alexa Farmers Choice of Crops in Canadian Prairies under Clim
ISSN: 2157-7617

Journal of Earth Science & Climatic Change
Open Access

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Research Article

Farmers Choice of Crops in Canadian Prairies under Climate Change: An Econometric Analysis

Jolene Grise and Suren Kulshreshtha*
Department of BPBE, University of Saskatchewan, Saskatoon, SK, Canada
*Corresponding Author : Kulshreshtha S
Professor, Department of BPBE
University of Saskatchewan, Saskatoon
SK, Canada
Tel: (306) 966-4014
E-mail: [email protected]
Received: December 02, 2015 Accepted: February 10, 2016 Published: February 16, 2016
Citation: Grise J, Kulshreshtha S (2016) Farmers’ Choice of Crops in Canadian Prairies under Climate Change: An Econometric Analysis. 7:332. doi: 10.4172/2157-7617.1000332
Copyright: © 2016 Grise J, et al. This is an open-access article distributed under the terms of the Creative Commons Attribution License, which permits unrestricted use, distribution, and reproduction in any medium, provided the original author and source are credited.
 

Abstract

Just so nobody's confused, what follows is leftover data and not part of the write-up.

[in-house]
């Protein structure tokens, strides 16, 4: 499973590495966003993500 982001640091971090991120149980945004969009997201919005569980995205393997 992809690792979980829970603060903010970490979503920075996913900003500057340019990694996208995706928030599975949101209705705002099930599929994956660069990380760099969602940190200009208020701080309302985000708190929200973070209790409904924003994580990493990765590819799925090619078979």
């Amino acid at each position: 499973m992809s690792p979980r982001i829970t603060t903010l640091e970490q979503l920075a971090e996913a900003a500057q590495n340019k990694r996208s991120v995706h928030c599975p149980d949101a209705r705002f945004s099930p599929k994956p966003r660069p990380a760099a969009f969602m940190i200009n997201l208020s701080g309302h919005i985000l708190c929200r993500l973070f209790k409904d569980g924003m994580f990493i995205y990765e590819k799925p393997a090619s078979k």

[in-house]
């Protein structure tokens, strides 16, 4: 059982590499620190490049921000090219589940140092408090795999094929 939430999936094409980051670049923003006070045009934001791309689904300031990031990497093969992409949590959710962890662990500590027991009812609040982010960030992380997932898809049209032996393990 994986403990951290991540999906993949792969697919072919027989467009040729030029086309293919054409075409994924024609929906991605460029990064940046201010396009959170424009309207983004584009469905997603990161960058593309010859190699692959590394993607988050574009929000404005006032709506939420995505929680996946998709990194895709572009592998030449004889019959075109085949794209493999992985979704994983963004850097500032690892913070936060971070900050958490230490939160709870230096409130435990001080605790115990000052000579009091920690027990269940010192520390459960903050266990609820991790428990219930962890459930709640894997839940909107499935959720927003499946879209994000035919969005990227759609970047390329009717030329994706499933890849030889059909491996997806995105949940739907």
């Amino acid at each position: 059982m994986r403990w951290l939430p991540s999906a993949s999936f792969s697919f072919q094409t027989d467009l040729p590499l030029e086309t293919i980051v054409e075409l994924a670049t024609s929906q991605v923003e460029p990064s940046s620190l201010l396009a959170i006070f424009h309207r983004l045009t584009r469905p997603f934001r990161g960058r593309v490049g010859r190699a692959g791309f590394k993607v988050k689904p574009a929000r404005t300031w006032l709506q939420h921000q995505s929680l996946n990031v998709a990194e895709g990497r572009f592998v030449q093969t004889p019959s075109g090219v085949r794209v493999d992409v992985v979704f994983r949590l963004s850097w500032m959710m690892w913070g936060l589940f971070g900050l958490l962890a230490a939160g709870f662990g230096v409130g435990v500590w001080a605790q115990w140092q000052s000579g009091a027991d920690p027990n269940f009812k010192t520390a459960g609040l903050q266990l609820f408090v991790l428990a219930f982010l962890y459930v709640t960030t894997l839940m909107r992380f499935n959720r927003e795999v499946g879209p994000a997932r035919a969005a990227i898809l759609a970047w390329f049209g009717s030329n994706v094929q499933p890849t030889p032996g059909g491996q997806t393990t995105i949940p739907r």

As climate is an uncontrollable yet essential input in the agriculture industry, the impact of climate change may have on crop production in Saskatchewan is of importance. The main objective of this study is to investigate how farmers would adapt to climate change by switching their crop mix under future climate change scenarios. A fractional multinomial logit (FMNL) model was used to assess how total area of cropland has changed over a thirty year time period. The panel data included variables to represent the land characteristics of Saskatchewan, climatic variables, and price and policy variables in order to assess how average seeded area of each crop group changed. The results indicate that crop allocation depends largely on the price of other crop groups and temperatures in the spring (April) and summer (July). Climate plays an important role in the major crop groups, such as wheat, canola and pulses. Cool, dry springs are the ideal conditions when choosing nearly all crops, while hot, wet summers increase the choice to leave land to summerfallow. Policy and the different soil zones also play a significant role in area allocation decisions. Changes in policies such as the removal of the Crow’s Nest Pass Agreement, and the removal of oats from the Canadian wheat board (CWB) marketing, had a negative impact on the choice to grow wheat, as expected. The different soil zones in Saskatchewan played an important role in area allocation for a majority of the crops, having a negative effect on the choice of wheat over every other crop group except pulses and summerfallow. Three future climate change scenarios were simulated for each soil zone. Results indicate that under the projected changes in climate area allocated to wheat will continue to decrease into the future by 2.7 to 4.6% in various soil zones. At the same time, the area left to summerfallow is projected to increase under climate change. The choice of wheat is preferred over pulses, feed and forages, while the choice of specialty oilseeds (flaxseed, mustard seed and canary seed) are projected to become preferred over wheat in the future.

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